- A Search for Unity in Diversity: The "Permanent Hegelian Deposit" in the Philosophy of John Dewey
Among the revelations of Dewey's rare moments of autobiographical reflection, none has generated more curiosity and investigative zeal than his 1930 claim to have "drifted" from Hegel in the decade following his move from Michigan to Chicago in 1894. Beginning with Morton White's Origin of Dewey's Instrumentalism (1943), biographers have divided on the question of whether Dewey's later philosophy was more strongly influenced by William James's experimental psychology or F. J. E. Woodbridge's Aristotelian naturalism. Despite their differences, both approaches are essentially empirical and realistic, and thus the majority of sympathetic commentators have agreed that Dewey was a realist, albeit of a decidedly unorthodox stripe. For them the notion that Dewey retained any significant commitment to idealism, given its virtual eradication at the beginning of the twentieth century, would damage his influence and legacy.
It has been something of a puzzle, accordingly, that in the same autobiographical essay Dewey alludes to a "permanent Hegelian deposit." For years Richard Rorty has claimed this differentiates a "good" Dewey committed to "social flourishing" from a "bad" Dewey prone to metaphysical dalliance. But the first systematic inquiry into Dewey's enduring Hegelianism is John R. Shook's Dewey's Empirical Theory of Knowledge and Reality (2000). Shook argues convincingly that Dewey never abandoned idealism, but rather transformed it into an experimental naturalism by doing away with both "mind-stuff" and equally noxious "things-in-themselves." In many ways James Good's A Search for Unity in Diversity is a bookend to Shook's project, though Good further differentiates Anglo-American Neo-Hegelianism from Hegel himself. According to Good, Dewey endorsed a Humanistic/Historicist interpretation of Hegel rooted in the reciprocal engagement of individuals and societies, rather than the supernatural and architectonic absolute championed by Neo-Hegelians such as T. H. Green, and F. H. Bradley. With [End Page 216] top-notch scholarship and scrupulous attention to detail, A Search for Unity in Diversity is both an excellent intellectual biography and a penetrating plea for a radical reinterpretation of Dewey's contribution to philosophy. I'll briefly sketch the historical account before addressing the more controversial claims about the "permanent Hegelian deposit."
Even readers familiar with the half-dozen book-length treatments of Dewey's development will find this account refreshing and informative. Good's professional credentials as a historian shine as he recreates the rough and bustling Burlington of Dewey's youth. In the 1870s, German idealism was considered the epitome of political liberalism and progressive education, and Dewey's journey toward the "inclusive philosophical idea" of the social began in an environment swirling with the crosscurrents of Kant, Hegel, and Schelling. At the White Street Congregational Church, Lewis Barstow preached a liberal orthodoxy that was essentially "man-building" (102), and Good presents a convincing case for the likelihood that even in boyhood Dewey never viewed God as an aloof law-giver or cosmic architect, but as a process unifying the individual and the social within a natural world of unlimited potential. At the University of Vermont Dewey encountered a struggling rural college transformed into the first bastion of American transcendentalism by James Marsh, who inspired a "Burlington philosophy" that rejected atomistic empiricism for a holistic integrity of knowing and doing, facts and values, and pure and practical reasons (57–59).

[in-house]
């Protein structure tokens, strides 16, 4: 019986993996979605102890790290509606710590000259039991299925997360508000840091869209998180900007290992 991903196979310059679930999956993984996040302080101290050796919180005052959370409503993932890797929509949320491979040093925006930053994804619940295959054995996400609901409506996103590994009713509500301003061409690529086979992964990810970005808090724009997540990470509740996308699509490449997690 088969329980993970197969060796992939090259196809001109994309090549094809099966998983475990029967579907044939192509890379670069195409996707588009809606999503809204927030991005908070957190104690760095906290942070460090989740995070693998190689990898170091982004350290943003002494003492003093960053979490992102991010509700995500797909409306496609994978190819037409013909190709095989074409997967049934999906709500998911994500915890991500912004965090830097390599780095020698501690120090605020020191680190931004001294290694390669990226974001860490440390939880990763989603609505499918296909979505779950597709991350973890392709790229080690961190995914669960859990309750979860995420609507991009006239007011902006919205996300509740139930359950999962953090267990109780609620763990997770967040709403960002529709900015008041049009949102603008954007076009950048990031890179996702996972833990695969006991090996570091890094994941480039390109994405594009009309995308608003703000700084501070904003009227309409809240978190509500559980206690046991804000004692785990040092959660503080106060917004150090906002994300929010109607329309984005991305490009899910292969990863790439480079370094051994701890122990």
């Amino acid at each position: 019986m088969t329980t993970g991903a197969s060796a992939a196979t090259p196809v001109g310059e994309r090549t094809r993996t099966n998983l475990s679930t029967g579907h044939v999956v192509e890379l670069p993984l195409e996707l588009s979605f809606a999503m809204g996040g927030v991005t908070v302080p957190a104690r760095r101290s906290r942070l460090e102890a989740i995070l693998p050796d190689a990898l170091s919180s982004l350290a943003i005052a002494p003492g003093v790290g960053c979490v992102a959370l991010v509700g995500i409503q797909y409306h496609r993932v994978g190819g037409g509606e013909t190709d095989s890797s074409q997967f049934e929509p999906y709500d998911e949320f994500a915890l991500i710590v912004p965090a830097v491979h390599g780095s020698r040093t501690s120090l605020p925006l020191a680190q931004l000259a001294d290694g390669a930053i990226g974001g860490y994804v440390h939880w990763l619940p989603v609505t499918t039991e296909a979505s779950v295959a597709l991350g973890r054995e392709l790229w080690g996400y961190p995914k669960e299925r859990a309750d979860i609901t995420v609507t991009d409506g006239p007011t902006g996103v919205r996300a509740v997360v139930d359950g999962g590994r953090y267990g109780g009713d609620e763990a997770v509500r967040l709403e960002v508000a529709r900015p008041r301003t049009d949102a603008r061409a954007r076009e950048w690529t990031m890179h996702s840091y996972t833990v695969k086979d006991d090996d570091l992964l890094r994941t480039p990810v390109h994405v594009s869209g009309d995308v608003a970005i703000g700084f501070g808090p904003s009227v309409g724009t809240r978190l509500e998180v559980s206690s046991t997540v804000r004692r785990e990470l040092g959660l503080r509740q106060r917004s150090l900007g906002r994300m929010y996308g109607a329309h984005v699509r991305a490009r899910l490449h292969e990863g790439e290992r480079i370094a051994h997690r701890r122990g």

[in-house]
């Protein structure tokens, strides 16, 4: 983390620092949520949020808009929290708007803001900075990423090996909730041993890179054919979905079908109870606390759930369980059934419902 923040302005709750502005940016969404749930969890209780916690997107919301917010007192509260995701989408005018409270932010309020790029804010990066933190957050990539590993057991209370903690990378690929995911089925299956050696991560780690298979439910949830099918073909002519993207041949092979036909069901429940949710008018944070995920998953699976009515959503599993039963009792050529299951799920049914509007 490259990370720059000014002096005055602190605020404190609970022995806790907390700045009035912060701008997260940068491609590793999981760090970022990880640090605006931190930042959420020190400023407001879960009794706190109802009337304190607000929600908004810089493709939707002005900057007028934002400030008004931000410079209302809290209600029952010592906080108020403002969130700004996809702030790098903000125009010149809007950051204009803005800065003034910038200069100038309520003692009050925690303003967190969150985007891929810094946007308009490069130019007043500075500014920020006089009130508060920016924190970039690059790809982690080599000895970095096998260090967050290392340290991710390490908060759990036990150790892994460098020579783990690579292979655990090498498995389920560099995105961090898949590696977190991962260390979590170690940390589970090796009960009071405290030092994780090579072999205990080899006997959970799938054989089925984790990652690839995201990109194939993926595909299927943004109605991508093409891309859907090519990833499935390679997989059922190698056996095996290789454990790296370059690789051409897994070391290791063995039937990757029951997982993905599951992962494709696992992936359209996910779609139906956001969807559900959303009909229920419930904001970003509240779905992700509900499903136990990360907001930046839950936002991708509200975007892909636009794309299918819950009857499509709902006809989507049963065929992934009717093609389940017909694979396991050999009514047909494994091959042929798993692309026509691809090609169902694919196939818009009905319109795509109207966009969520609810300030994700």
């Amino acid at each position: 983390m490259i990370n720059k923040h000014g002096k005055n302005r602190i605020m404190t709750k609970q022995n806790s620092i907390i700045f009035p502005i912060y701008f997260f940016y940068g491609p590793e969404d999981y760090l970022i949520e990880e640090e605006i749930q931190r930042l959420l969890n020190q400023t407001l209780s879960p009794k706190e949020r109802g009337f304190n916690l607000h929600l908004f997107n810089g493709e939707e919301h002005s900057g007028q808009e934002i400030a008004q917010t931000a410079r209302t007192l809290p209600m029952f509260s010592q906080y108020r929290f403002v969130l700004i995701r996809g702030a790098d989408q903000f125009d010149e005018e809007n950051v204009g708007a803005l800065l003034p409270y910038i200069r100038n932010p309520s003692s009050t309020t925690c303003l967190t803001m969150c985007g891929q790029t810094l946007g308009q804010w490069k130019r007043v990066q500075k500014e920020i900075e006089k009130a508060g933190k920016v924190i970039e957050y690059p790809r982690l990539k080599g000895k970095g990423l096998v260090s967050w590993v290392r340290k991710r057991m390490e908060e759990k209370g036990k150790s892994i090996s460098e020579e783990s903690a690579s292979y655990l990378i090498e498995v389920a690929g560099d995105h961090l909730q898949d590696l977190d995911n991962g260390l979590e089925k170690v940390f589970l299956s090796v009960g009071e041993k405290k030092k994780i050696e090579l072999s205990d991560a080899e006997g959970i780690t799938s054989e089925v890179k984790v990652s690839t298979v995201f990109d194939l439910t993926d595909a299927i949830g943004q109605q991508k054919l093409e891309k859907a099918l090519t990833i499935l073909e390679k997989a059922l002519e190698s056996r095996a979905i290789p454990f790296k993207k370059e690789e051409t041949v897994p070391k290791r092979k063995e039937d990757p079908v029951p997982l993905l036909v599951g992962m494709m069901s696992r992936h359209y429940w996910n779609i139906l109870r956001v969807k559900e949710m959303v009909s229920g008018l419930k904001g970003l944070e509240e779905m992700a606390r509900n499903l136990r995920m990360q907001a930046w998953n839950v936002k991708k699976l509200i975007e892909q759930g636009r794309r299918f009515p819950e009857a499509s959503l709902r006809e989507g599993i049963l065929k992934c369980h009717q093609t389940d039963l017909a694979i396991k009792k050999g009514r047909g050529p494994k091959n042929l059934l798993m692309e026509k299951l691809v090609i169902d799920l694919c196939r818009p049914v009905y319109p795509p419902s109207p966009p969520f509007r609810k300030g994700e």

In noting the influence of the "St. Louis Hegelians" upon Dewey, most biographers have focused on W. T. Harris, the prominent founder of The Journal of Speculative Philosophy who published Dewey's earliest submissions and offered encouragement that led to his pursuit of graduate work at Johns Hopkins. Good augments this familiar tale with fascinating depictions of equally influential yet lesser-known Hegelians such as H. C. Brokmeyer, Denton Snider, and Thomas Davidson. At a time when European Hegelianism was polarized between, on the one hand, reactionary apologists for traditional Christianity and Prussian militarism and, on the other, radical...